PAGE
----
Reflecting on Webinar #5: Student Empowerment and Negotiated Curriculum

On Thursday, January 10th, the PLP Pathways crew got together for what turned out to be a discussion on student empowerment and negotiated curriculum.

It was fortuitous timing as on January 12th, the Middle Grades Conference took place with many of the presentations and action research projects focused on supporting student voice, choice and the development of empowered decision making.

A driver of our conversation was the importance of partnering with students, on many different levels, to develop learning opportunities and curriculum.

Why? It is our belief that doing so raises the engagement of students, encourages the formation of democratic classrooms, and prepares students for their next life and learning stage. Although our discussion was wide-ranging (check out the video), some key takeaways included the structures that teachers can and are utilizing to increase student engagement by integrating student voice and choice into the curriculum. Here are a few of those observations.


Having students develop questions about themselves and the world can be a great way of building relationships, understanding the hopes and dreams of students, and designing and modifying curriculum to meet the needs of students. For intrepid teachers, this can also be the first step in co-designing curriculum with students.

Transferable Skills

Working with students to develop curriculum or to incorporate their views into the direction of the class learning environment can be a great way to practice and use the transferable skills. Responsible decision-making, collaboration, communication and digital citizenship are but a few of the skills that students can utilize when contributing their thoughts, ideas and direction to the class.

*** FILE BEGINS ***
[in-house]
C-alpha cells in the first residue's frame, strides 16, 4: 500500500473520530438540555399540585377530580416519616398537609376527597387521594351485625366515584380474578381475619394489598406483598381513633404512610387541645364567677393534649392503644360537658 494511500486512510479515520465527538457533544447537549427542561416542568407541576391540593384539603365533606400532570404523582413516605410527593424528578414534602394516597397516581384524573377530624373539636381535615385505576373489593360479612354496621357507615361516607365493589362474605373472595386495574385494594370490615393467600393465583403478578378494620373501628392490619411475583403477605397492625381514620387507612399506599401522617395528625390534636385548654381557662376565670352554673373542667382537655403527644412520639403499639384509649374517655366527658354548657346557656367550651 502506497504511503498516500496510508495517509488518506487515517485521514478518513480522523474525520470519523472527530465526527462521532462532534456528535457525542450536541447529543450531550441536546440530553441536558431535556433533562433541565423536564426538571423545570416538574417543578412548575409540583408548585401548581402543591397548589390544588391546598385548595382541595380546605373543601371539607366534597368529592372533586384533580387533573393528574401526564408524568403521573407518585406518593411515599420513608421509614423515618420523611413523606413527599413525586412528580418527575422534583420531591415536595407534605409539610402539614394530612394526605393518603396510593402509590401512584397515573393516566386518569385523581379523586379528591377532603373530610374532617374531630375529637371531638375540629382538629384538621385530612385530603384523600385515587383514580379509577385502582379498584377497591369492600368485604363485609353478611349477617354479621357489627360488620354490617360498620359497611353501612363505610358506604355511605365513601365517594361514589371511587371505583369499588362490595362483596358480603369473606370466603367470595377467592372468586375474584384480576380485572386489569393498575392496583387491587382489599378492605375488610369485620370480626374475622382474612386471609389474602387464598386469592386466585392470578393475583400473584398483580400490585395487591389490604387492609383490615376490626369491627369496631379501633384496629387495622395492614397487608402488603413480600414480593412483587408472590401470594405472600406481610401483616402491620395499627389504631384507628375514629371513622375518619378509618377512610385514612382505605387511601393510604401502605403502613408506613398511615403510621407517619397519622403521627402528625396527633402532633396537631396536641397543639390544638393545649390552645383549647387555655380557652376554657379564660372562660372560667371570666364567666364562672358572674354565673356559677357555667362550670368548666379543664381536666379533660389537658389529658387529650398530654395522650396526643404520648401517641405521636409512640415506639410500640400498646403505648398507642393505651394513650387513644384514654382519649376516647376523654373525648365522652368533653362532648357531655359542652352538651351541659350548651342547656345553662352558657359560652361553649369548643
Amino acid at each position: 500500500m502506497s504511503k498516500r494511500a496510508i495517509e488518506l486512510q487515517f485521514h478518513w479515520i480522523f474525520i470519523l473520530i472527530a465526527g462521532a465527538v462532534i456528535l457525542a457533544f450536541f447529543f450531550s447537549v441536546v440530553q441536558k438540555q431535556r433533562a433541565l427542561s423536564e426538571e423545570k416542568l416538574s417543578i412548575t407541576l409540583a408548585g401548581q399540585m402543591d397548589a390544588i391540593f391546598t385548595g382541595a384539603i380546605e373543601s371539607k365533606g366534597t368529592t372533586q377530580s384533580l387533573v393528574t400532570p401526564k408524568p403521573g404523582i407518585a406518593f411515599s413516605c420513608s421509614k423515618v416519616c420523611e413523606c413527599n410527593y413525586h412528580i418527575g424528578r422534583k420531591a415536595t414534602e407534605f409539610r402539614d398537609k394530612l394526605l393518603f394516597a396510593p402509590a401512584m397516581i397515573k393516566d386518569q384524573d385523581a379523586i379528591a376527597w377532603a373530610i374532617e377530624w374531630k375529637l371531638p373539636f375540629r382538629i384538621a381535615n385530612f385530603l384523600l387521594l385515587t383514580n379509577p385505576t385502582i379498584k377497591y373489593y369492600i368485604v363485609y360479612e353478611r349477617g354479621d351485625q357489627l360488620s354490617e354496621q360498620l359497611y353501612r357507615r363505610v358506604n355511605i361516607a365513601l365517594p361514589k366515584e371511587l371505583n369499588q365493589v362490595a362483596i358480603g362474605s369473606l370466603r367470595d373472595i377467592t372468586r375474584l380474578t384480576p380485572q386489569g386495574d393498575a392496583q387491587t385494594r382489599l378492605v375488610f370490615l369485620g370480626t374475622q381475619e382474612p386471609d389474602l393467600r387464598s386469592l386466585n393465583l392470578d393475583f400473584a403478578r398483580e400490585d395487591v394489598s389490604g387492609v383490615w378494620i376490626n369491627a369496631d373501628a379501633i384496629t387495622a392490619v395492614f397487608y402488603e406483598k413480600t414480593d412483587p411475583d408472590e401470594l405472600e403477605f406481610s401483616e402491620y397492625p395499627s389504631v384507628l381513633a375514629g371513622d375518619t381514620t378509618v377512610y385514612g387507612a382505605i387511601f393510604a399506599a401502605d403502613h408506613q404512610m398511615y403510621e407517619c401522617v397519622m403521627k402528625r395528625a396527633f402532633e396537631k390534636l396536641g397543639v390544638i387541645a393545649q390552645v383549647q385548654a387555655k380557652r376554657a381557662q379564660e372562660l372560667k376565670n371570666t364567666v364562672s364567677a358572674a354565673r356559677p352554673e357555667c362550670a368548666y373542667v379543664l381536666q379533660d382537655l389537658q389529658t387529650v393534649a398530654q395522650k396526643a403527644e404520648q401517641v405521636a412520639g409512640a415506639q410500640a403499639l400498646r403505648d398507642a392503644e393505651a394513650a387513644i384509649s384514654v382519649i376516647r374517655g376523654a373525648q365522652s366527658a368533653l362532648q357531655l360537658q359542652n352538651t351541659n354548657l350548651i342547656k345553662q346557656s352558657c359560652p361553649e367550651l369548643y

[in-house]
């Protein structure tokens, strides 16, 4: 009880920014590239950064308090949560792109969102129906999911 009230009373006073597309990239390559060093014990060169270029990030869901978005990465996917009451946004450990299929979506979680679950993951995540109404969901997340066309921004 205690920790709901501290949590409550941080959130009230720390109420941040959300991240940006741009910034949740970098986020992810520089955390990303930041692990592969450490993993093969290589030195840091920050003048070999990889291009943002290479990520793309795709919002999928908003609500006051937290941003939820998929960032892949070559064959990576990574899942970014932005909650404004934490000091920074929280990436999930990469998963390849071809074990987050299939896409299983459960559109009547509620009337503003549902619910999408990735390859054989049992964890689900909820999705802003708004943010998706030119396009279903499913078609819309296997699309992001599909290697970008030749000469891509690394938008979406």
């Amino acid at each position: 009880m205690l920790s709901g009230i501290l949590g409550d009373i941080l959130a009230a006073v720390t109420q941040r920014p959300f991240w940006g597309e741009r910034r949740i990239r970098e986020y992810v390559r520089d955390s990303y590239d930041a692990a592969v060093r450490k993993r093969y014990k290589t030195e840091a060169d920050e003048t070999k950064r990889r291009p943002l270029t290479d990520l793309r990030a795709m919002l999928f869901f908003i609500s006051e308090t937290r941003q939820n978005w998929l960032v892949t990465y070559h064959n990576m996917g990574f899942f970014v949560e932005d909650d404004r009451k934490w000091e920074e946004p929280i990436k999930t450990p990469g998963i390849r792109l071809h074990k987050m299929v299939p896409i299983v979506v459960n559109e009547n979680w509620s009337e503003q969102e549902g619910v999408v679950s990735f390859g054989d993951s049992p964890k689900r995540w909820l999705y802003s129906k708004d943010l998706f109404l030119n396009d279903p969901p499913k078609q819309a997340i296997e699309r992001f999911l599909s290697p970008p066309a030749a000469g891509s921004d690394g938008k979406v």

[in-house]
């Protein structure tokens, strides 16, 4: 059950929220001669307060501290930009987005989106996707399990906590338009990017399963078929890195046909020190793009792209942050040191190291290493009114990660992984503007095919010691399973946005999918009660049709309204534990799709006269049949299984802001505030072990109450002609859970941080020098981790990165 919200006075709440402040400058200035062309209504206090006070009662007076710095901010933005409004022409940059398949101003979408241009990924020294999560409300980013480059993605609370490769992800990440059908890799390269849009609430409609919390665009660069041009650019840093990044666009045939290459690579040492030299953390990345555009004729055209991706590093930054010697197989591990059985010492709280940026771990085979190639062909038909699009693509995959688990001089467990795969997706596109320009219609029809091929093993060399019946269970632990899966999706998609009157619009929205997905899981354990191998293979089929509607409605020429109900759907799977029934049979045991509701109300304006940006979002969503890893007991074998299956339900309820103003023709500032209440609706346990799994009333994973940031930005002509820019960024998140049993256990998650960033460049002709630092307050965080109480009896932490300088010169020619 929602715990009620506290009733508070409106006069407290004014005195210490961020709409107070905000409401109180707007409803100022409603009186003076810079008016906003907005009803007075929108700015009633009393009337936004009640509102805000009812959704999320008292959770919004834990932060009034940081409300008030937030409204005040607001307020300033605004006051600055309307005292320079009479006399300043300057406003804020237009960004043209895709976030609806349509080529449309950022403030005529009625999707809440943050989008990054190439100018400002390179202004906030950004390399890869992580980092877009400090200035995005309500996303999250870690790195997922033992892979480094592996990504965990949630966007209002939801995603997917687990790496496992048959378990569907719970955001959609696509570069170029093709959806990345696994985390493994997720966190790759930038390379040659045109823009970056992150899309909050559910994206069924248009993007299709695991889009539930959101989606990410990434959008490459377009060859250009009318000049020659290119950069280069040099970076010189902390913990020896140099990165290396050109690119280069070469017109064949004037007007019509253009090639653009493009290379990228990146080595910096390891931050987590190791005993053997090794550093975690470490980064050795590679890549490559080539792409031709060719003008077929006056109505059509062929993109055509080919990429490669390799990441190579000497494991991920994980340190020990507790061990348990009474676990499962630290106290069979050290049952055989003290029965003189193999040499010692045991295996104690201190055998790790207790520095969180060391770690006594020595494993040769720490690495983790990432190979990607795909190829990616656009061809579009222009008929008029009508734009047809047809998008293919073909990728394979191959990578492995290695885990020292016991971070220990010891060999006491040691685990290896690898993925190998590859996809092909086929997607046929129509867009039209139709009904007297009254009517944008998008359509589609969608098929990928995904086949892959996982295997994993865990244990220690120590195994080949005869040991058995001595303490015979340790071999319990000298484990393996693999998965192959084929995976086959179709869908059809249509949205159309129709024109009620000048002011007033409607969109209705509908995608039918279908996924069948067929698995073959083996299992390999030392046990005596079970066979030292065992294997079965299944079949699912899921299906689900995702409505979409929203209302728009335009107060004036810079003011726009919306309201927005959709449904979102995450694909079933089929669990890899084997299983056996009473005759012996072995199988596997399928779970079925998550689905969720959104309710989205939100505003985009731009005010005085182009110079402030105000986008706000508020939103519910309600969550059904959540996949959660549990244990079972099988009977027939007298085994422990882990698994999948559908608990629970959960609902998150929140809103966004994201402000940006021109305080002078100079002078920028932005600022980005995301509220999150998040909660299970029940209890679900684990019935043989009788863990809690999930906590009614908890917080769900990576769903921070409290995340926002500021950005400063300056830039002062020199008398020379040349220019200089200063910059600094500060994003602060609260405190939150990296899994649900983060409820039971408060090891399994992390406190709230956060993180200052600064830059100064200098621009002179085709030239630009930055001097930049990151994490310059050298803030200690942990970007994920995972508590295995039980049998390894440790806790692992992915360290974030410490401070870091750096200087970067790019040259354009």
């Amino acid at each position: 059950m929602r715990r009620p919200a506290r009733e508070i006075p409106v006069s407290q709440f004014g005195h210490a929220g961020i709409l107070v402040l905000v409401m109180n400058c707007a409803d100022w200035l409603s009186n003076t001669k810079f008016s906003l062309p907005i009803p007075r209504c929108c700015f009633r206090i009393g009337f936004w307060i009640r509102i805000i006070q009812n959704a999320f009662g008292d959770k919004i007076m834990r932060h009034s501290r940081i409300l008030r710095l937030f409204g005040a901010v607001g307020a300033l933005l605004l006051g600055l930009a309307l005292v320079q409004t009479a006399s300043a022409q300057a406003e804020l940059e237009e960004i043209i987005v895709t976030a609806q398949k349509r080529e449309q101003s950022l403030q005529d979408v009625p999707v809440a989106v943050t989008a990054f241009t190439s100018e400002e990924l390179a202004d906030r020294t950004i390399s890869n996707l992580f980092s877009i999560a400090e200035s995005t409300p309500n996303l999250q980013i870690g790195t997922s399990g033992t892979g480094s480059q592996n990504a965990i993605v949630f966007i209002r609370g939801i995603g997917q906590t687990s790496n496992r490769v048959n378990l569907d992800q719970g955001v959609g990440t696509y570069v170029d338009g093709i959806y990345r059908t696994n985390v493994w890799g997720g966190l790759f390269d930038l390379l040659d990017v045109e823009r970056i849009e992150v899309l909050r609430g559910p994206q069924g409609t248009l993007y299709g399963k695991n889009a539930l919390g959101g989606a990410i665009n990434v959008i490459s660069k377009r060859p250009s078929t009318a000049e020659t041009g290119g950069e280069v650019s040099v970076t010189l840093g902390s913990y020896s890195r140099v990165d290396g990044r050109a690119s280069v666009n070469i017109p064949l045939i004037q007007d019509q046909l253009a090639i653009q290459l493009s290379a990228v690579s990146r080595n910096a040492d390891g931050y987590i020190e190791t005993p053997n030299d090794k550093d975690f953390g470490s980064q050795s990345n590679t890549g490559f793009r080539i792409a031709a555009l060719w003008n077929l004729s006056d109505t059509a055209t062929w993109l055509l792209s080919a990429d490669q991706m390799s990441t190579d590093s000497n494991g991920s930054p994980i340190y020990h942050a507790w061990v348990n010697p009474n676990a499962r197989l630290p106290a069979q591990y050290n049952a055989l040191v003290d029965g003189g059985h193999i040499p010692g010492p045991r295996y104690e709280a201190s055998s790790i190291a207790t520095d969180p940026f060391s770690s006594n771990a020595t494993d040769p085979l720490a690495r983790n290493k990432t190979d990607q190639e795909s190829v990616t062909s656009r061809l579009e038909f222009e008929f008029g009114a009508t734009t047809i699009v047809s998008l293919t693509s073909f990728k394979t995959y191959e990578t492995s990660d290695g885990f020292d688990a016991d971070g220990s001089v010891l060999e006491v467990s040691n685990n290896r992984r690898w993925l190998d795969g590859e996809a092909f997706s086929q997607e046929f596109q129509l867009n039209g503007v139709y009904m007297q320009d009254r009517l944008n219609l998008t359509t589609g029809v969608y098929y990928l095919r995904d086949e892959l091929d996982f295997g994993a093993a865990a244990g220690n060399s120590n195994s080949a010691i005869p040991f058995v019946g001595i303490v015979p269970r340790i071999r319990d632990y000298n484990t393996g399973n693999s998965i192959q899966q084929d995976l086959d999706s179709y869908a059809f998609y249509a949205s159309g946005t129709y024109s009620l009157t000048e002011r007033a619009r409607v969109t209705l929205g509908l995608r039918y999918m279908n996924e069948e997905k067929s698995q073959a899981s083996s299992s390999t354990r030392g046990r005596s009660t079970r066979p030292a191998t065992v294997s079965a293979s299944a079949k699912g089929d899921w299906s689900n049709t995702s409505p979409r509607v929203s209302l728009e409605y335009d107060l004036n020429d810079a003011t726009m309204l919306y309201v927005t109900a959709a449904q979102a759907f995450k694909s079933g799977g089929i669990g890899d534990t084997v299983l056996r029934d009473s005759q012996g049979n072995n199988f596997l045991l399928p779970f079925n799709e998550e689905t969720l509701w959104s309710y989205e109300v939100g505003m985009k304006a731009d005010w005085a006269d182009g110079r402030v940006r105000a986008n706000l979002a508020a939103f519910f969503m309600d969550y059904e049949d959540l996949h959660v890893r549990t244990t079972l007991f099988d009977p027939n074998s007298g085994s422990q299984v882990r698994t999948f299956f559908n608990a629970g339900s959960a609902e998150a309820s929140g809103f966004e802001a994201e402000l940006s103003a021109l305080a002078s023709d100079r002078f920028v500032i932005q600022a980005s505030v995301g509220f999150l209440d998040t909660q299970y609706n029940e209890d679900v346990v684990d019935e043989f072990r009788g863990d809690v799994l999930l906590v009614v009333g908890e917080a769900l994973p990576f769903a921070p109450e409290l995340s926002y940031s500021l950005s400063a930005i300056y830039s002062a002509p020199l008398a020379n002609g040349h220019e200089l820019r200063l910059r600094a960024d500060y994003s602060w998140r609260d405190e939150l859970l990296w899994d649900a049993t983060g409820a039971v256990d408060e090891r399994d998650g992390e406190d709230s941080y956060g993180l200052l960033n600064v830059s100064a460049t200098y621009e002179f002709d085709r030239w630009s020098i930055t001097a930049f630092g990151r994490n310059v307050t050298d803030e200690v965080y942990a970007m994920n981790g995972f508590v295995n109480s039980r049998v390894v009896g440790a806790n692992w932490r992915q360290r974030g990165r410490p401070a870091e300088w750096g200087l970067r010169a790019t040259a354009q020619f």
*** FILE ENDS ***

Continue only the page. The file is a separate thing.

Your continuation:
Leadership Opportunities

Asking students to participate in the construction of learning can provide multiple opportunities for student leadership. Students can mentor younger classmates, participate in student leadership groups, and lead smaller groups of students in the activities (brainstorming, developing themes, analyzing data, research) needed to build engaging topics of study. By framing these opportunities in terms of leadership, educators can provide intentional spaces for the development of empowered students.

At the root of this work is the development of strong positive relationships with students. Bray and McClaskey 1 have an excellent overview of how student voice, when encouraged in the classroom, can lead to the leadership opportunities mentioned above.

Increasing student voice in the classroom can lead to increased levels of trust, co-creation of materials, and positive feedback loops that can engage students and teachers alike. As students become more empowered learners, relationships can deepen, engagement can improve, and learning environments can become dynamic, flexible spaces that accommodate students skills, interests and learning goals.

Learn More

Check out these resources (or watch the video above) for more information and ideas related to empowering students.


1. Continuum of Voice: What it Means for the Learner . (2016). Retrieved 21 January 2019, from